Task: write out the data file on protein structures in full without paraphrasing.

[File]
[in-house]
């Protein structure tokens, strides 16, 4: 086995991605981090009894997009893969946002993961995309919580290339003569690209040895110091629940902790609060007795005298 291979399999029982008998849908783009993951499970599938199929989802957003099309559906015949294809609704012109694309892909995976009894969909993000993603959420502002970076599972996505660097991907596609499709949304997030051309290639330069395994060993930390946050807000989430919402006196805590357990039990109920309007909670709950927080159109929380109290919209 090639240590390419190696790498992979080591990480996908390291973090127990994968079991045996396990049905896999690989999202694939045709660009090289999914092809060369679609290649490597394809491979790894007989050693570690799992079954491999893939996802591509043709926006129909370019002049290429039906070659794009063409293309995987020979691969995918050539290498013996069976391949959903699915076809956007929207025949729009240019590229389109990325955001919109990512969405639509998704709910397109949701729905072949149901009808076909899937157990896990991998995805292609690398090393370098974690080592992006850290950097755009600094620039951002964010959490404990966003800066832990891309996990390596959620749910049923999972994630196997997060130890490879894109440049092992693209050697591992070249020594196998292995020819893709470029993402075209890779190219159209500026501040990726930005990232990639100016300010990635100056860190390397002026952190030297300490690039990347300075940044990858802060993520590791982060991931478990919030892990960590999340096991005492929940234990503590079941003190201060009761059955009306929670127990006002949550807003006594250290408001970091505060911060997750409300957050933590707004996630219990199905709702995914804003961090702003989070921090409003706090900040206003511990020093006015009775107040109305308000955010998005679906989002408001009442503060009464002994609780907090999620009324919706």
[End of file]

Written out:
[in-house]
């Protein structure tokens, strides 16, 4: 086995991605981090009894997009893969946002993961995309919580290339003569690209040895110091629940902790609060007795005298 291979399999029982008998849908783009993951499970599938199929989802957003099309559906015949294809609704012109694309892909995976009894969909993000993603959420502002970076599972996505660097991907596609499709949304997030051309290639330069395994060993930390946050807000989430919402006196805590357990039990109920309007909670709950927080159109929380109290919209 090639240590390419190696790498992979080591990480996908390291973090127990994968079991045996396990049905896999690989999202694939045709660009090289999914092809060369679609290649490597394809491979790894007989050693570690799992079954491999893939996802591509043709926006129909370019002049290429039906070659794009063409293309995987020979691969995918050539290498013996069976391949959903699915076809956007929207025949729009240019590229389109990325955001919109990512969405639509998704709910397109949701729905072949149901009808076909899937157990896990991998995805292609690398090393370098974690080592992006850290950097755009600094620039951002964010959490404990966003800066832990891309996990390596959620749910049923999972994630196997997060130890490879894109440049092992693209050697591992070249020594196998292995020819893709470029993402075209890779190219159209500026501040990726930005990232990639100016300010990635100056860190390397002026952190030297300490690039990347300075940044990858802060993520590791982060991931478990919030892990960590999340096991005492929940234990503590079941003190201060009761059955009306929670127990006002949550807003006594250290408001970091505060911060997750409300957050933590707004996630219990199905709702995914804003961090702003989070921090409003706090900040206003511990020093006015009775107040109305308000955010998005679906989002408001009442503060009464002994609780907090999620009324919706």